Payne: Jeep Cherokee grows up
We all have to grow up sometime.
Like the college grad who trades his AC/DC T-shirt and jeans for a button-down shirt and slacks on his first day at the office, the 2019 Jeep Cherokee has gone respectable.
The brand’s wild child debuted back in 2013 with a shark nose, three tiers of lights and its license plate hanging below its bum. Polite society was shocked – and couldn’t stop ogling it. The Cherokee eclipsed 200,000 in sales in 2015 and took the crown as Jeep's best-selling vehicle. Big brother Grand Cherokee was so proud.
But as the novelty wore off, sales steadily declined to under 170,000 last year. Time for a wardrobe upgrade – but happily, not a lifestyle change.
Beneath its mature, upright seven-slot waterfall grille (just like big brother!), proper headlights (running lights and headlights under one cover) and tidy rear end (plate on tailgate, shirt tucked in), the Cherokee is still a tattooed, nature-loving four-wheeler that wants nothing more than to go off-roading.
And by off-roading, I mean navigating Detroit streets without fear.
The 2019 Cherokee arrived in my driveway after another Detroit winter from hell. Make that from the Arctic. A brutal winter and delayed spring wreaked havoc on the region's feeble roads. One crater swallowed a wheel on a Genesis G80; my teeth barely survived a recent week in a hard-sprung Nissan GT-R.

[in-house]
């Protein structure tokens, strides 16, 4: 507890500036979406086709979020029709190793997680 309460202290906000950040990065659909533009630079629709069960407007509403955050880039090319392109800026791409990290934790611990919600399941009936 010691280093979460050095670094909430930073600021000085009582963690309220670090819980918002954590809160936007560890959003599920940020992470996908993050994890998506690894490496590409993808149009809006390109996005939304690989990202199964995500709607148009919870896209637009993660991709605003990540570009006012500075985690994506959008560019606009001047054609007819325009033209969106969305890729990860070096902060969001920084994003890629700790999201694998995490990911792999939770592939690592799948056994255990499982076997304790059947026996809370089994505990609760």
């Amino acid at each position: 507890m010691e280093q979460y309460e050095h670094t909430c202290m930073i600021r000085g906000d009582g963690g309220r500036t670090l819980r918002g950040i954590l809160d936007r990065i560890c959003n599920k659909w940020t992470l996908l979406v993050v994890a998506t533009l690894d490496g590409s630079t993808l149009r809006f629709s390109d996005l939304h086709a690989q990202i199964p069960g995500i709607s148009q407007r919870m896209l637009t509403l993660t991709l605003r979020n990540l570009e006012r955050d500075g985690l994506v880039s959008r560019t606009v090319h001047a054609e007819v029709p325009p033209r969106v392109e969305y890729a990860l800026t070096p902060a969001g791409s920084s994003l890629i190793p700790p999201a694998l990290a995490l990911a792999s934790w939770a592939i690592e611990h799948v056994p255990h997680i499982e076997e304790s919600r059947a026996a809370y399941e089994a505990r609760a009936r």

That means you don’t have to go to Moab to appreciate the Cherokee’s ruggedness. There are stretches of pavement I try to avoid: the Lodge service drive, Mound Road, Lone Pine. I use to think wealthy neighborhoods in Oakland County were unpaved to slow folks down; now I know it’s because dirt is smoother than Michigan pavement.
But the Jeep doesn’t care. Riding on thick-sidewall tires and a unibody chassis hewn from Thor’s hammer, my Jeep Overland shrugged off bad pavement like Deadpool absorbs bullets.
I’m pretty sure the Cherokee could’ve handled the wet, gravel and sand beach I got stuck in last year in little brother Compass Trailhawk. Jeep’s trail-rated Trailhawk trim (and countless ads of Jeeps scaling cliff faces) is a temptation to take on Mother Nature. I found myself charging around the beaches of Lake Michigan in the Compass – until I decided to stop and take a picture.